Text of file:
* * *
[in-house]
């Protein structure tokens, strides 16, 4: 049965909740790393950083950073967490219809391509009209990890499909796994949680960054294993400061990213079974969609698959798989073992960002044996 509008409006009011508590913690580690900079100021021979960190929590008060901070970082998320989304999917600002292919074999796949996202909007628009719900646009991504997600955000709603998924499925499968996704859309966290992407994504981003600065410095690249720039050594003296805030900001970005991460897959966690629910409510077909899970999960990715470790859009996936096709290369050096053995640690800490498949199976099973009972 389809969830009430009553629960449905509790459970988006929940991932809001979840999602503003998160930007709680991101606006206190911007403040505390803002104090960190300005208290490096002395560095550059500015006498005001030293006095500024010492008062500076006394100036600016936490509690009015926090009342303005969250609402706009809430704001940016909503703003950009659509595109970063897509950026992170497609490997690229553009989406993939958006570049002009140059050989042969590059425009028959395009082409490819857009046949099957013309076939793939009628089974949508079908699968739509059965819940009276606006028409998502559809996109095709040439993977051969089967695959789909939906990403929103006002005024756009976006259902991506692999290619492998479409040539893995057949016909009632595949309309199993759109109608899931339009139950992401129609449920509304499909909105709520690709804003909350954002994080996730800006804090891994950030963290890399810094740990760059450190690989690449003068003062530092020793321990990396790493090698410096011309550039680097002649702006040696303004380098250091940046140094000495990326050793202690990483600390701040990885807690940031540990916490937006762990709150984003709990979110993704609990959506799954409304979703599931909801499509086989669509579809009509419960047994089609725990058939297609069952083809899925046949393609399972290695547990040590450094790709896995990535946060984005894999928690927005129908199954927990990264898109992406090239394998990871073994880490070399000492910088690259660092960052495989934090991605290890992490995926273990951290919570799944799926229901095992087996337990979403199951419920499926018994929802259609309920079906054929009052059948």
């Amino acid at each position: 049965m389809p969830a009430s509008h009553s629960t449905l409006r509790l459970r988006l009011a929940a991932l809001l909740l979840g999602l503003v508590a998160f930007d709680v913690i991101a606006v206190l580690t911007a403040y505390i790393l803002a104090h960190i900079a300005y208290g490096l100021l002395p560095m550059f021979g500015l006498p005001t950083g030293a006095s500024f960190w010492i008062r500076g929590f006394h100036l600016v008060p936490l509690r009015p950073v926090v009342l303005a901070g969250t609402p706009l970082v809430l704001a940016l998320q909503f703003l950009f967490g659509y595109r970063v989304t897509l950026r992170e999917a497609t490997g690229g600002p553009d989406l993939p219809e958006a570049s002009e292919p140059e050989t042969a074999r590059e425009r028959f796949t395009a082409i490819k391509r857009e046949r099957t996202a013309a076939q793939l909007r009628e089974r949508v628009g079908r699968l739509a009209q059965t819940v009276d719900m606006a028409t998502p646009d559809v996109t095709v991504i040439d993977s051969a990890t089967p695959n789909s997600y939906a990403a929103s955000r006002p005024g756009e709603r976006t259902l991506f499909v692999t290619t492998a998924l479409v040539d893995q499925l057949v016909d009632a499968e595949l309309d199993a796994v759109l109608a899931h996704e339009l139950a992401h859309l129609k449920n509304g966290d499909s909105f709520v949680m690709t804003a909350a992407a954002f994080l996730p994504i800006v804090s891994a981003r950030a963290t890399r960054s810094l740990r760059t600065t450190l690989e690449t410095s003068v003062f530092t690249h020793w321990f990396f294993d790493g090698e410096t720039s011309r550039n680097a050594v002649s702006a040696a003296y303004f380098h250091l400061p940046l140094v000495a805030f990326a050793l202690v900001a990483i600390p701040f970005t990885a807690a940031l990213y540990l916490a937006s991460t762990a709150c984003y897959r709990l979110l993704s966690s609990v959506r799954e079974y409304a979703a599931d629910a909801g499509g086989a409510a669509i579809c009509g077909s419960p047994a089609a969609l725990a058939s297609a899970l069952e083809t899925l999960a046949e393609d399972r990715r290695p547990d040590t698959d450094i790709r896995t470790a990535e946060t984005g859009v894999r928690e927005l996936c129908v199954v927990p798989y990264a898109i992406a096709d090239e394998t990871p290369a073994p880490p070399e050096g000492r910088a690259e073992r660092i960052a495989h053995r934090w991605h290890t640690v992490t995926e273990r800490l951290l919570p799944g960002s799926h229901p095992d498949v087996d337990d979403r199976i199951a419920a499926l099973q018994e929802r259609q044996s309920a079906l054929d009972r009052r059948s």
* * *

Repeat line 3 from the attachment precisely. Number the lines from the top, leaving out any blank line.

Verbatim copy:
């Amino acid at each position: 049965m389809p969830a009430s509008h009553s629960t449905l409006r509790l459970r988006l009011a929940a991932l809001l909740l979840g999602l503003v508590a998160f930007d709680v913690i991101a606006v206190l580690t911007a403040y505390i790393l803002a104090h960190i900079a300005y208290g490096l100021l002395p560095m550059f021979g500015l006498p005001t950083g030293a006095s500024f960190w010492i008062r500076g929590f006394h100036l600016v008060p936490l509690r009015p950073v926090v009342l303005a901070g969250t609402p706009l970082v809430l704001a940016l998320q909503f703003l950009f967490g659509y595109r970063v989304t897509l950026r992170e999917a497609t490997g690229g600002p553009d989406l993939p219809e958006a570049s002009e292919p140059e050989t042969a074999r590059e425009r028959f796949t395009a082409i490819k391509r857009e046949r099957t996202a013309a076939q793939l909007r009628e089974r949508v628009g079908r699968l739509a009209q059965t819940v009276d719900m606006a028409t998502p646009d559809v996109t095709v991504i040439d993977s051969a990890t089967p695959n789909s997600y939906a990403a929103s955000r006002p005024g756009e709603r976006t259902l991506f499909v692999t290619t492998a998924l479409v040539d893995q499925l057949v016909d009632a499968e595949l309309d199993a796994v759109l109608a899931h996704e339009l139950a992401h859309l129609k449920n509304g966290d499909s909105f709520v949680m690709t804003a909350a992407a954002f994080l996730p994504i800006v804090s891994a981003r950030a963290t890399r960054s810094l740990r760059t600065t450190l690989e690449t410095s003068v003062f530092t690249h020793w321990f990396f294993d790493g090698e410096t720039s011309r550039n680097a050594v002649s702006a040696a003296y303004f380098h250091l400061p940046l140094v000495a805030f990326a050793l202690v900001a990483i600390p701040f970005t990885a807690a940031l990213y540990l916490a937006s991460t762990a709150c984003y897959r709990l979110l993704s966690s609990v959506r799954e079974y409304a979703a599931d629910a909801g499509g086989a409510a669509i579809c009509g077909s419960p047994a089609a969609l725990a058939s297609a899970l069952e083809t899925l999960a046949e393609d399972r990715r290695p547990d040590t698959d450094i790709r896995t470790a990535e946060t984005g859009v894999r928690e927005l996936c129908v199954v927990p798989y990264a898109i992406a096709d090239e394998t990871p290369a073994p880490p070399e050096g000492r910088a690259e073992r660092i960052a495989h053995r934090w991605h290890t640690v992490t995926e273990r800490l951290l919570p799944g960002s799926h229901p095992d498949v087996d337990d979403r199976i199951a419920a499926l099973q018994e929802r259609q044996s309920a079906l054929d009972r009052r059948s």